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Leptospirosis positive dogs found in Australia
AVA issues a warning to dog owners after the disease is now being seen throughout Australia
The Australian Veterinary Association (AVA) is warning pet owners to be aware of an uptick in canines suffering from Leptospirosis. The first canine that made the AVA aware of the disease in the Australian Capital Territory (ACT) passed away despite receiving the appropriate treatment.
Leptospirosis is a bacterial disease that affects the kidneys, livers, and occasionally the brain and respiratory system. When warning patients to be on the lookout, the clinical signs of Leptospirosis can be vomiting, lethargy, jaundice, inappetence, change in frequency of urination, diarrhea, and nosebleeds. According to the AVA release, the bacterium that causes the disease is commonly spread through water, vegetation, or soil that has been infected with urination from animals suffering from the disease, most commonly mice and rats.1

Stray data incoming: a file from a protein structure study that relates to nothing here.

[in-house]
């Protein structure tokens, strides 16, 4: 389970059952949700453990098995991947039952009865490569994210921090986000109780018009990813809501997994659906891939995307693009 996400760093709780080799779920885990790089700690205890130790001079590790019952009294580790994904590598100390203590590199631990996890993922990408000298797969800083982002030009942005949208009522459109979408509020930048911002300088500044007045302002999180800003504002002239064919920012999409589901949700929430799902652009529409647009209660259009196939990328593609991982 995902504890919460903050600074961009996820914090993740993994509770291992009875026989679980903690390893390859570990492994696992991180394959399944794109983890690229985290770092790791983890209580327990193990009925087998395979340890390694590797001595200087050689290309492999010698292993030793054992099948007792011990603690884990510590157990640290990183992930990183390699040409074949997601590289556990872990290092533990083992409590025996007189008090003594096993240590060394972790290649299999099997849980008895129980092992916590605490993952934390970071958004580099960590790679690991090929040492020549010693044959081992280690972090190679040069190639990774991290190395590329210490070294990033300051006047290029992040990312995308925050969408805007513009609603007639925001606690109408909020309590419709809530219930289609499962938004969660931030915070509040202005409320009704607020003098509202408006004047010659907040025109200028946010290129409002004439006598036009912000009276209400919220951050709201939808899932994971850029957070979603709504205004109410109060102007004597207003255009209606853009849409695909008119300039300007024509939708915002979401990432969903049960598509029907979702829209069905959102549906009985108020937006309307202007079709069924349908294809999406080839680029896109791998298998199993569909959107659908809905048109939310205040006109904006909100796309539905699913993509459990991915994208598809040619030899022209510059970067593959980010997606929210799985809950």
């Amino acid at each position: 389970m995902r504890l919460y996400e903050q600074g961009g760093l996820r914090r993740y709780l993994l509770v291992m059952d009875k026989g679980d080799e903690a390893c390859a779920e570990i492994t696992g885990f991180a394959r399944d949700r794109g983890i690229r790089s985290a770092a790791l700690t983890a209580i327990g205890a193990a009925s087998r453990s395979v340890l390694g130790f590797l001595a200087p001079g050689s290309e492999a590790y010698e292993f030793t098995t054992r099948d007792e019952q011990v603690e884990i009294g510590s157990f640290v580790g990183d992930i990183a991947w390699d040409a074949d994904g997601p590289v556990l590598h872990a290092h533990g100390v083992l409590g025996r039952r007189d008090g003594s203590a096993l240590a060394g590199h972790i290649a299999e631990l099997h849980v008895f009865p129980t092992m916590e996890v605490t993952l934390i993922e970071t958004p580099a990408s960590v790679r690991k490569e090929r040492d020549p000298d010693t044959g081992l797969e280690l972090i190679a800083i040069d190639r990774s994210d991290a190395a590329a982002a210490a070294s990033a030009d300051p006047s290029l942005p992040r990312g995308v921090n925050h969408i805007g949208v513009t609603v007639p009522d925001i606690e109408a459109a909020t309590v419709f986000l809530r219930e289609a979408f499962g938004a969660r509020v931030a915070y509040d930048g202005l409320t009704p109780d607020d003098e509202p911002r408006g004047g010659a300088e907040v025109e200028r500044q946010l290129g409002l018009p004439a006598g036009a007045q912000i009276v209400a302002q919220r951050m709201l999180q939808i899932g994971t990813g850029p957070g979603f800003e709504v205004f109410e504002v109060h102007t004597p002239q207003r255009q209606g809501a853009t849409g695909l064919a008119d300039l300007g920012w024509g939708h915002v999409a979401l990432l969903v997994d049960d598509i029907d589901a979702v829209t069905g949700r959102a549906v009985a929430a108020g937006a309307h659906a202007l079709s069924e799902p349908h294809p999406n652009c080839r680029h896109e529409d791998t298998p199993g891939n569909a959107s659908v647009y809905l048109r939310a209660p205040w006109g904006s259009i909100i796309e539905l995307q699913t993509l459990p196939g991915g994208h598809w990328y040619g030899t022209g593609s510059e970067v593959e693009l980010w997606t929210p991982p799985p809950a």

“Vaccination offers protection against Leptospirosis,” said Dr Michael Hayward, BVSc, president of the Australian Veterinary Association ACT Division, in the release.
“Vaccination, combined with preventing dogs swimming or playing in lakes, ponds, or other sources of stagnant water (which could be contaminated) can help minimize the risk of Leptospirosis infection,” he continued.1
The AVA disclosed within the release that there have been several Leptospirosis cases in the NSW South Coast and Sydney. Within the NSW outbreak, many canines that were infected did not survive.
Leptospirosis, a potentially fatal dog disease found in areas of ACT. News release. Australian Veterinary Association. July 1, 2022. Accessed July 6, 2022. https://www.ava.com.au/media-centre/media-releases/leptospirosis-in-act/
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